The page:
Advocates for legislation that promises to make it simpler for researchers to patent their inventions are celebrating after the passage of the America Invents Act through the US House of Representatives yesterday.
The bill passed the Senate in March but minor differences between the versions passed by both houses still need to be reconciled. “The very encouraging thing is the two bills are very similar which increases the chance we can get patent reform signed into law,” says John Vaughn, executive vice-president of the Association of American Universities in Washington DC, which has pushed for patent reform.
Both bills would switch the US system from a first-to-invent system, in which competing inventors strive to show they had an earlier priority date, to the much simpler first-to-file system, in line with most other countries. Advocates say this will help clear a patent backlog (see graph, from Nature 472, 149 (2011)).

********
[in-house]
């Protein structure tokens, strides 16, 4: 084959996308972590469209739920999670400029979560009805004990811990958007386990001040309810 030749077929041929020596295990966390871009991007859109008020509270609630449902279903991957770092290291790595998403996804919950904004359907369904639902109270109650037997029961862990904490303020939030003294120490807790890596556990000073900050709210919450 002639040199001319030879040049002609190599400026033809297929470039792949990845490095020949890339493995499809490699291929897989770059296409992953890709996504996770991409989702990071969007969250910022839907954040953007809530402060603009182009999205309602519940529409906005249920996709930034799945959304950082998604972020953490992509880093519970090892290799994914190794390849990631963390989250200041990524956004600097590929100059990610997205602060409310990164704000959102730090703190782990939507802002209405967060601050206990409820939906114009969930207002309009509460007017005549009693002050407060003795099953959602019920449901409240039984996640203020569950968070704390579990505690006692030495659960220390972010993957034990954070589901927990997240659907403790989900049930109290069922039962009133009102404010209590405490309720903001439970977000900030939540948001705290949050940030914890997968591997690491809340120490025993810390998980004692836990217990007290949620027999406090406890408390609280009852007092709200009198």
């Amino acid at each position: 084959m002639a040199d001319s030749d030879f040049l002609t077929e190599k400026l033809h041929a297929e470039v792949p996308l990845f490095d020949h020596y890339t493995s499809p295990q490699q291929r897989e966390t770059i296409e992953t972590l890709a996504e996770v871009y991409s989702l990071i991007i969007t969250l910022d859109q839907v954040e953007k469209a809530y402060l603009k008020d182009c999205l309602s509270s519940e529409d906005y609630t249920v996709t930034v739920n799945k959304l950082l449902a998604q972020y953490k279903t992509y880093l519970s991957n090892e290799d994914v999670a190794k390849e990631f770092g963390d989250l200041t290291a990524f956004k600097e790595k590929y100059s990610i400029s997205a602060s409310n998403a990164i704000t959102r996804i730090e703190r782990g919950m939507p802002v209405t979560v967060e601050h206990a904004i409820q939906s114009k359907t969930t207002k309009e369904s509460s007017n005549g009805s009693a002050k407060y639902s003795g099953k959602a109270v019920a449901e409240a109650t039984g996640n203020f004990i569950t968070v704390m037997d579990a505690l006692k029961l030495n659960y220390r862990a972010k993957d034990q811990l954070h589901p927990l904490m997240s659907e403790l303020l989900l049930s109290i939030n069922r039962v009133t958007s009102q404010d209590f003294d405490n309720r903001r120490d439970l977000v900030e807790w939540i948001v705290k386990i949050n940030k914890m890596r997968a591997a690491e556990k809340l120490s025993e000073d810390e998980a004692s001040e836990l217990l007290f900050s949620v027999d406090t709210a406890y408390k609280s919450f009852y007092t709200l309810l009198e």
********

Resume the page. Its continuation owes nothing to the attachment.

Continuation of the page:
Vaughn says the passage of the bill through the House was made possible by a compromise reached between lobbyists for the IT industry, who were advocating for a prior user rights provision to protect the rights of those who have invented something but kept it a trade secret from being accused of patent infringement by another party who later patents it, and universities, who oppose the measure because it infringes on the scope of new patents. Under the compromise passed in the House, prior user rights will exist but will apply only to inventions that have been in commercial use for longer than one year prior to the patent or a disclosure of the patentable invention.